The next morning the wind was still howling out of the south and neither of us felt tough enough to continue tacking into it. We did consider motoring down to Little Harbour, and actually motored out past Tavern Cay to check out the conditions, but the seas were too rough to make that a pleasant option. Reluctantly, we turned back north and headed up to Hope Town with the intention of anchoring off Eagle Rock, which is next to the entrance to Hope Town Harbour. On our previous trips to Hope Town, we have always gone into the harbor and taken up a $20/night mooring buoy. Being the cheap-skate I am, I'd been wanting to try out the free option.

Arriving at Hope Town, however, the anchorage off Eagle Rock was rough. The wind was showing signs of shifting around to the west which is the open side of the anchorage. C hosing discretion over parsimony, we motored into the harbour and took up a mooring buoy.

Hope Town is always a great place to visit. We grocery shopped, drank excellent coffee at the Java Coffee Shop, shopped for ear rings (Ann), and dined at the Harbour Edge Restaurant where I can attest that the Conch Burger is delectable.

The next morning the weather conditions we could observe from the harbor appeared to be improved. The wind at least seemed to be back down into the upper teens. Early on many boats were on their way out of the harbor presumably to hop over to Guana for the big concert. We had already decided to head back to Marsh Harbour which is only a couple of hours away so we were in no hurry to leave. A check of the weather forecast while relaxing at the coffee shop verified our assessment of the wind conditions and even improved on it - the winds were supposed to drop to around 15 kts in the afternoon.

As we left Hope Town around noon, we were expecting to sail back to Marsh Harbour in moderate west winds. We even discussed that since we would have to tack to get to Marsh Harbour anyway, we might as well sail past Guana to see if the anchorages were as crowded as we expected them to be. As soon as we cleared the harbor entrance, however, we could see that the forecast for moderating winds was completely wrong. The wind was out of the west but it was blowing 25 kts. The seas, however, were not bad at all, only about 2 to 3 feet.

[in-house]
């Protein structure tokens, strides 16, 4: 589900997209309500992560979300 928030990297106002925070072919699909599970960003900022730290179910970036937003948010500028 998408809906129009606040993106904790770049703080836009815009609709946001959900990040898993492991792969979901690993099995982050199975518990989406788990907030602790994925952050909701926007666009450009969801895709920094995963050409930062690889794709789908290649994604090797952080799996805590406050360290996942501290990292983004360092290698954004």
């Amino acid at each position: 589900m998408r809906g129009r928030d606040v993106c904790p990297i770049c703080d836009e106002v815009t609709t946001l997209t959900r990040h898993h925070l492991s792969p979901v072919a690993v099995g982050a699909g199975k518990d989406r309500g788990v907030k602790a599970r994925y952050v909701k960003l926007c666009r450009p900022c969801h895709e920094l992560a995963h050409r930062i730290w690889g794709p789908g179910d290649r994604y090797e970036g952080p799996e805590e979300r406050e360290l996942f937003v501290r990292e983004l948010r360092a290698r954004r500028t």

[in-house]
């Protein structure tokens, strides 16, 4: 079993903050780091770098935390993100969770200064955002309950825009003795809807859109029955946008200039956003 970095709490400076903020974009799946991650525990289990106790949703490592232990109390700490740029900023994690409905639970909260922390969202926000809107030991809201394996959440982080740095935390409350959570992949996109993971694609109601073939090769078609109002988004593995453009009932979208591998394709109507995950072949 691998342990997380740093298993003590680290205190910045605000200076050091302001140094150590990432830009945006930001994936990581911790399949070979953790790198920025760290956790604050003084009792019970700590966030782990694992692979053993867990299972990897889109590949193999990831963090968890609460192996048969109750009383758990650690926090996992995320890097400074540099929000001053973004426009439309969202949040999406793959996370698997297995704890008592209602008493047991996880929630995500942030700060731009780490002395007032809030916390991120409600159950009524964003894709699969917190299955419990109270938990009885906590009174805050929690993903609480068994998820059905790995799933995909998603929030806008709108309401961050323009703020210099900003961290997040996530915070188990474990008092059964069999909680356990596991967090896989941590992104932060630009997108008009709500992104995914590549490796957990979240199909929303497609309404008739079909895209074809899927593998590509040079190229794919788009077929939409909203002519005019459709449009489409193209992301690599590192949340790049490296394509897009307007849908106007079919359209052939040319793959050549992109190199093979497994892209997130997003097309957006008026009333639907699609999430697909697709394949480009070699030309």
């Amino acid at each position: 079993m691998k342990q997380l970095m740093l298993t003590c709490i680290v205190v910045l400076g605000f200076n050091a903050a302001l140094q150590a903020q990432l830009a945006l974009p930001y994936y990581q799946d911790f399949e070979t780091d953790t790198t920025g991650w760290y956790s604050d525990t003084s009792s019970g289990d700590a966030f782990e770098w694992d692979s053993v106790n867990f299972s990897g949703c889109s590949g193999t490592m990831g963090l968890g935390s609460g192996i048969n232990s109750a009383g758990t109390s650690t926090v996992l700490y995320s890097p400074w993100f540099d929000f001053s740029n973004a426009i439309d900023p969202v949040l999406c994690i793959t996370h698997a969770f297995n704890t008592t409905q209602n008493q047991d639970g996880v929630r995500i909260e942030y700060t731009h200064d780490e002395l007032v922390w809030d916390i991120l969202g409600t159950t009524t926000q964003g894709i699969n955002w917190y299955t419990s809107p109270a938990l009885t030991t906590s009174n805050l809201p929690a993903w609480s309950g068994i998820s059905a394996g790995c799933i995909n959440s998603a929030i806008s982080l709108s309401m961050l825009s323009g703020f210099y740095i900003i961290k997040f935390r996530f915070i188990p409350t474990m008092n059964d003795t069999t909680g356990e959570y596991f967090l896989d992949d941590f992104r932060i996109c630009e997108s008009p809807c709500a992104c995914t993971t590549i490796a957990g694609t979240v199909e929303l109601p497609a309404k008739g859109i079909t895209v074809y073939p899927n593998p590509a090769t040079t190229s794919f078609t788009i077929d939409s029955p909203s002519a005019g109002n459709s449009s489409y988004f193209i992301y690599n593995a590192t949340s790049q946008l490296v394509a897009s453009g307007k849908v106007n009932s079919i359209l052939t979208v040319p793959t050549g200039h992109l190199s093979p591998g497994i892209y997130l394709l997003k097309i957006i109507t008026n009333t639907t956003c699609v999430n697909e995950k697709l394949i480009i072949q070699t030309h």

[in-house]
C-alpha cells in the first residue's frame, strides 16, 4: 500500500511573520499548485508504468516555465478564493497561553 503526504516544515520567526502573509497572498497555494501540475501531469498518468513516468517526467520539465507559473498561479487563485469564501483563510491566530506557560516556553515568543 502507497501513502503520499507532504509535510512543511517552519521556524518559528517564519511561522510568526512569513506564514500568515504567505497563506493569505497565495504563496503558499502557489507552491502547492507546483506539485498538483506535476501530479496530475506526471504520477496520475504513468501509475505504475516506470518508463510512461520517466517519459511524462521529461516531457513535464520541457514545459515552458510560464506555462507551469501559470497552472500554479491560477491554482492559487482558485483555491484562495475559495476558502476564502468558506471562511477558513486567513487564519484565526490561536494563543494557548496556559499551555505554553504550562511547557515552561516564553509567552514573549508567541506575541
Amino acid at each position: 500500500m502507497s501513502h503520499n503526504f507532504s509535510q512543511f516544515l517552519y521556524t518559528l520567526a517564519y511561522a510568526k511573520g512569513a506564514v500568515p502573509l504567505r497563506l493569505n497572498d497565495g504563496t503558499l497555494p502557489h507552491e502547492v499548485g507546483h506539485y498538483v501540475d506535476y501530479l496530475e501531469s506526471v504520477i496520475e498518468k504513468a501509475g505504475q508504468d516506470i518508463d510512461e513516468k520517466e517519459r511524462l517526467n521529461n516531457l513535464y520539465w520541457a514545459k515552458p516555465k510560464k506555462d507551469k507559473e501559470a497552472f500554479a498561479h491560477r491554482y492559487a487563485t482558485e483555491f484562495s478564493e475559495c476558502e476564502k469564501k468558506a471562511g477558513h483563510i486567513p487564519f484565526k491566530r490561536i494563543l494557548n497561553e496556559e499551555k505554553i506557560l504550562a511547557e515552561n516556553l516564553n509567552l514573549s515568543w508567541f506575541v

The first decision that we came to as we motored out into the wind and waves was that we didn't want to raise the sails. There was too much wind for a short handed crew like us to tack into. This was the kind of weather for 3 young, athletic guys who think they're invincible. We could have turned around and gone back into the harbor but the boat felt very steady running into the waves so we decided to keep on motoring to Marsh Harbour.

This worked fine for the next 30 minutes or so. The wind was limiting us to 4.5 to 5 kts cruising speed (in calm air and water, Jascat makes about 6 kts under power) but we were making comfortable progress. As we neared Matt Lowe Cay, however, the wind began to increase eventually rising to a peak of 34 kts. This cut our cruise speed down to less than 4 kts and we began to start thinking about finding some place to get out of the wind.

Fortunately a good option lay right in front of us on Matt Lowe Cay. The eastern side of the Cay just below Point Set Rock offers excellent protection from western winds. So we tucked in there and anchored in about 4 feet of water. The annemometer located at the top of the mast was still indicating winds above 25 kts but down on deck, due to the screen provided by the shore, the winds were quite comfortable and the sea nearly calm. We had an excellent late lunch and watched the weather deteriorate further. A squall came through drenching the bay as we napped. After the squall passed on, the wind and rain subsided and the sun came out. We pulled up the anchor and finished the motor back into Marsh Harbour. Thus ended a very pleasant three day excursion even though virtually nothing went according to plan.